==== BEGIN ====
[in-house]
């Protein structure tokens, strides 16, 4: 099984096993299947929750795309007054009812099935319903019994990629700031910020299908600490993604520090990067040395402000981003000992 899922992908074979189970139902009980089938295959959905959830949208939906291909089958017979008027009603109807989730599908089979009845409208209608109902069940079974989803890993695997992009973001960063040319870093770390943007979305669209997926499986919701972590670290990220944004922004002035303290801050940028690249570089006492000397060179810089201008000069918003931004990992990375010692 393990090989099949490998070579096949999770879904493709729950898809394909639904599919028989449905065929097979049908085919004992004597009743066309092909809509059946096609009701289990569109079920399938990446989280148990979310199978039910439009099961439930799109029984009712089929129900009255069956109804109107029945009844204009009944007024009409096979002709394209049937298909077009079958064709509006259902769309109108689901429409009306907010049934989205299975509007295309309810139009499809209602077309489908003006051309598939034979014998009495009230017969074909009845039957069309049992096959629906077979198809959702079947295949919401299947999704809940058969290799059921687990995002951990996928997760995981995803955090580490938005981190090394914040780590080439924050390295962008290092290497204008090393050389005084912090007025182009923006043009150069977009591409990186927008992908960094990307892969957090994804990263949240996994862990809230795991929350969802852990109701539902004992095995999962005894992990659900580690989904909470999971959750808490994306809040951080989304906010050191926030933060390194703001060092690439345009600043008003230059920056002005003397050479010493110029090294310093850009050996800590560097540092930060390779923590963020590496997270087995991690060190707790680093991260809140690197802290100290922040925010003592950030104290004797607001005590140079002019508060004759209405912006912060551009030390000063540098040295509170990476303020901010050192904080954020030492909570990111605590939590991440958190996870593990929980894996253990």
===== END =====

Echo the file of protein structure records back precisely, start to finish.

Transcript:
[in-house]
């Protein structure tokens, strides 16, 4: 099984096993299947929750795309007054009812099935319903019994990629700031910020299908600490993604520090990067040395402000981003000992 899922992908074979189970139902009980089938295959959905959830949208939906291909089958017979008027009603109807989730599908089979009845409208209608109902069940079974989803890993695997992009973001960063040319870093770390943007979305669209997926499986919701972590670290990220944004922004002035303290801050940028690249570089006492000397060179810089201008000069918003931004990992990375010692 393990090989099949490998070579096949999770879904493709729950898809394909639904599919028989449905065929097979049908085919004992004597009743066309092909809509059946096609009701289990569109079920399938990446989280148990979310199978039910439009099961439930799109029984009712089929129900009255069956109804109107029945009844204009009944007024009409096979002709394209049937298909077009079958064709509006259902769309109108689901429409009306907010049934989205299975509007295309309810139009499809209602077309489908003006051309598939034979014998009495009230017969074909009845039957069309049992096959629906077979198809959702079947295949919401299947999704809940058969290799059921687990995002951990996928997760995981995803955090580490938005981190090394914040780590080439924050390295962008290092290497204008090393050389005084912090007025182009923006043009150069977009591409990186927008992908960094990307892969957090994804990263949240996994862990809230795991929350969802852990109701539902004992095995999962005894992990659900580690989904909470999971959750808490994306809040951080989304906010050191926030933060390194703001060092690439345009600043008003230059920056002005003397050479010493110029090294310093850009050996800590560097540092930060390779923590963020590496997270087995991690060190707790680093991260809140690197802290100290922040925010003592950030104290004797607001005590140079002019508060004759209405912006912060551009030390000063540098040295509170990476303020901010050192904080954020030492909570990111605590939590991440958190996870593990929980894996253990």